The re-imagining of Australia on the basis of multiculturalism, Asian integration, republicanism and reconciliation was associated, in Howard’s mind, politically with the Keating government; socially with those cosmopolitan left-leaning elites, who still treated ‘little Johnny Howard’ with considerable contempt; ideologically with the mindset now almost universally known as ‘political correctness’. In order to conquer Keating, the elites and political correctness, as is now evident in hindsight, only one decisive blow was needed. It was delivered in the government-manufactured Tampa crisis of late August 2001, where the Royal Australian Navy, assisted by crack SAS troops, mounted a successful two-month military campaign whose purpose was to prevent fishing boats with refugees from the Middle East and Central Asia reaching Australian territory.

    In striking this blow Howard transformed Australian politics. By exposing the moral gulf between its working-class and left-leaning middle-class supporters, Tampa completely destabilised the Labor Party. By exciting Hanson enthusiasts, with the military repulsion of refugees, Howard destroyed One Nation almost overnight, by satisfying the political appetite on which it had fed. And by treating the humanitarian considerations of old-style liberals with such complete disdain, he converted the party of Deakin-Menzies-Fraser into the party of economic rationalism and populist conservatism that it remains to this day.

  19. Kaye Lee

    Interesting comparison when Howard looks good

    DAVID HICKS: Hi, I’m David Hicks. When you were Prime Minister, you left me in Guantanamo Bay for five and a half years. During that time I was detained without charge for a long time; I was denied a fair trial; I was tortured. Do you believe that I was treated humanely and that the military commission was a fair system? Thank you.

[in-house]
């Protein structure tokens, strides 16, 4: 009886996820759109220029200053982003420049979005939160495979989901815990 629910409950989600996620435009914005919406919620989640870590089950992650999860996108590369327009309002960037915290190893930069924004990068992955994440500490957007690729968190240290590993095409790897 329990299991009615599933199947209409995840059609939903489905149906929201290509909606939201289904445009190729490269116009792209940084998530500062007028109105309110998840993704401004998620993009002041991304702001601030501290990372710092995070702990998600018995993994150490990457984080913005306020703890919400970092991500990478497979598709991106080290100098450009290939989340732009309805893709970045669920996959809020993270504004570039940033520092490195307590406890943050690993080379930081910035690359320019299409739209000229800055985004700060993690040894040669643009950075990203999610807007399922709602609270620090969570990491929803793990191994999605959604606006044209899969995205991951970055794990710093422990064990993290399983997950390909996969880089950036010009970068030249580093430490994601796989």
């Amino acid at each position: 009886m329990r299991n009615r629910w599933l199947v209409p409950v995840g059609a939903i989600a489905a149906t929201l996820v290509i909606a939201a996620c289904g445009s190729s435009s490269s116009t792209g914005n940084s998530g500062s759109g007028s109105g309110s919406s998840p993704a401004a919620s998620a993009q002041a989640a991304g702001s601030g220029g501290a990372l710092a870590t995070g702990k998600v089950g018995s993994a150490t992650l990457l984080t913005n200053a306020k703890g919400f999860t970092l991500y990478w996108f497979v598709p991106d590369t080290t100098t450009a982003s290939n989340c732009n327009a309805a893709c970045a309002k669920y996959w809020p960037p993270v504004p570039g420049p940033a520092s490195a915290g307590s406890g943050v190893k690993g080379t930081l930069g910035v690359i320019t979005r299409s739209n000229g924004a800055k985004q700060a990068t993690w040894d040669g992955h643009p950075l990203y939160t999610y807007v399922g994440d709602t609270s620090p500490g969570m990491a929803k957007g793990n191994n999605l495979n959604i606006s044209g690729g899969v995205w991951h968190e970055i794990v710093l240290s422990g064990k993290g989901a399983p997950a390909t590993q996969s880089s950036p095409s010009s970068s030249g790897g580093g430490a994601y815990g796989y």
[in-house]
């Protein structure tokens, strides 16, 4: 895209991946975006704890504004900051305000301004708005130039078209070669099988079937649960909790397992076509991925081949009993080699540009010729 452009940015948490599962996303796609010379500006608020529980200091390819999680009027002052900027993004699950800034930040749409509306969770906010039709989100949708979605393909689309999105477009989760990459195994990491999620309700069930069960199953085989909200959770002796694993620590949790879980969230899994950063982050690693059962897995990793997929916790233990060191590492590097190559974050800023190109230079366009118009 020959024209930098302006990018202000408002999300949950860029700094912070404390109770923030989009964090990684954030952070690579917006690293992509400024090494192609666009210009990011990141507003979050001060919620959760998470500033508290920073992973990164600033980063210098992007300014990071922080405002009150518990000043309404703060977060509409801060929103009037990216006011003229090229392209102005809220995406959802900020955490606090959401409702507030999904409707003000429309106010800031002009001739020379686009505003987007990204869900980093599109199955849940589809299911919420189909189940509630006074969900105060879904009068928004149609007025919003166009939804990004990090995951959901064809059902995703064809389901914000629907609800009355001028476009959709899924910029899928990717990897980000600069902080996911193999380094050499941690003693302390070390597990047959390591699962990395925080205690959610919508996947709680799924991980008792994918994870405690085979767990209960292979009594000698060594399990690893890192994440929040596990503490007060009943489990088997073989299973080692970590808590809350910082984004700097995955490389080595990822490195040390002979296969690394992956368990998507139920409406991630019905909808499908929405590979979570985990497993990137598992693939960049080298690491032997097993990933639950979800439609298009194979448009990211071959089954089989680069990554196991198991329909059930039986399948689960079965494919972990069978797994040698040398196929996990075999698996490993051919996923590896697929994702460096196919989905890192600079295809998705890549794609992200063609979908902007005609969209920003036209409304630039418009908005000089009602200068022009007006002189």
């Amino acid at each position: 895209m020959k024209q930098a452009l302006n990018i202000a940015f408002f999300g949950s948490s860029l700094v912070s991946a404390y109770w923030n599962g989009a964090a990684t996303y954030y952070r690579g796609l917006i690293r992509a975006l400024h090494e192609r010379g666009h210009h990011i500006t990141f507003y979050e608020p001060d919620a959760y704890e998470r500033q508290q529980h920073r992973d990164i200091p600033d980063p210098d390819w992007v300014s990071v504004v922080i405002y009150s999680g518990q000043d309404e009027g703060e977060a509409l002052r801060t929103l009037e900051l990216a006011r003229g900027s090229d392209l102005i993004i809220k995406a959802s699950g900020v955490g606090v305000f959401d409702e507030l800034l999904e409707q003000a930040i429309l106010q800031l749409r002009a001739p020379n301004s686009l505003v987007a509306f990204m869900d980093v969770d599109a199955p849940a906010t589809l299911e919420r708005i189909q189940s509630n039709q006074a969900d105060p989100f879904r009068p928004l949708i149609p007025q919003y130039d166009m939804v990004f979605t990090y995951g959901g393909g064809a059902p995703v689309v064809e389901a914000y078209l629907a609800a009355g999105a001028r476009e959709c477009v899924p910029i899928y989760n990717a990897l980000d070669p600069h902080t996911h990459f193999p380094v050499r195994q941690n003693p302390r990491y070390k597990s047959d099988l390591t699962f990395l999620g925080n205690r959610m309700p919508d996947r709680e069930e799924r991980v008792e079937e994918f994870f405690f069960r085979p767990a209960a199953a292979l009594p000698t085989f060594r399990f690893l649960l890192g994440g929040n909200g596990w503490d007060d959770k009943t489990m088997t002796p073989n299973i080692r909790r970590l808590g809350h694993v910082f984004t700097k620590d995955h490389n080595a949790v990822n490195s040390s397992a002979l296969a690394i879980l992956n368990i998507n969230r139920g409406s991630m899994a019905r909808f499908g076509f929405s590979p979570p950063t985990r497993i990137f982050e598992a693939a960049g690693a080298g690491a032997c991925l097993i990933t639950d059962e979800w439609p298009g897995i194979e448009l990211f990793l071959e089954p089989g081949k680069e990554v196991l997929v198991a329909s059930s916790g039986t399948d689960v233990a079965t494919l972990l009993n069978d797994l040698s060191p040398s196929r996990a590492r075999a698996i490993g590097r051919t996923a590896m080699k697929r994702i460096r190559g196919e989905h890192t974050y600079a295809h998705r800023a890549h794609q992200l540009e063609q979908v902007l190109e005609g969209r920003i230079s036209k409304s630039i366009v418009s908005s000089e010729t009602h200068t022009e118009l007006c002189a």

JOHN HOWARD: Well, I’d make a couple of responses to David Hicks. The first is that isn’t it a great country that allows this kind of exchange to occur and this is not the sort of exchange that would occur in other countries and in dictatorships and it ought to make all of us – whatever our views are about my government’s policies concerning Mr Hicks, it ought to make all of us very proud that we live in a country that allows that sort of exchange.

  20. DC

    Murdoch’s Daily Tele & its interstate counterparts are not designed to be “purchased”. It’s a loss making propaganda distributing venture designed to be passively taken in by the uninterested voter who walks past the headlines every time they step into a servo/suermarket/cofee shop/McDonalds & gets subliminally influenced.

  21. Kaye Lee

    Anne Summers also points out the similarity to Menzies anti-communist hysteria concluding:

    “The prime minister has been impervious to arguments about the intelligence and propaganda value former terrorists could provide. He just wants them all to stay away.

    These go-for-the-jugular combative instincts might come at the expense of effectiveness. If we really want to stop young Australians from being radicalised, then shouldn’t we be using potential assets such as ex-militant Zaky Mallah to warn off Muslim teenagers from signing up with the jihadists? Instead, for short-term political gain, Mr Abbott has gone all out to use Mallah to turn up the political temperature, scorch the national broadcaster and anyone else who gets in the way on this perilous political warpath.

    As a strategy it’s full on. And it’s risky.

    It might secure victory in the battle. But will it win the war?”

  22. keerti

    You can fool some of the people some of the time,
    Some of the time you can fool some of the people, You can fool the austryan voter all of the time!
    With a little negativity!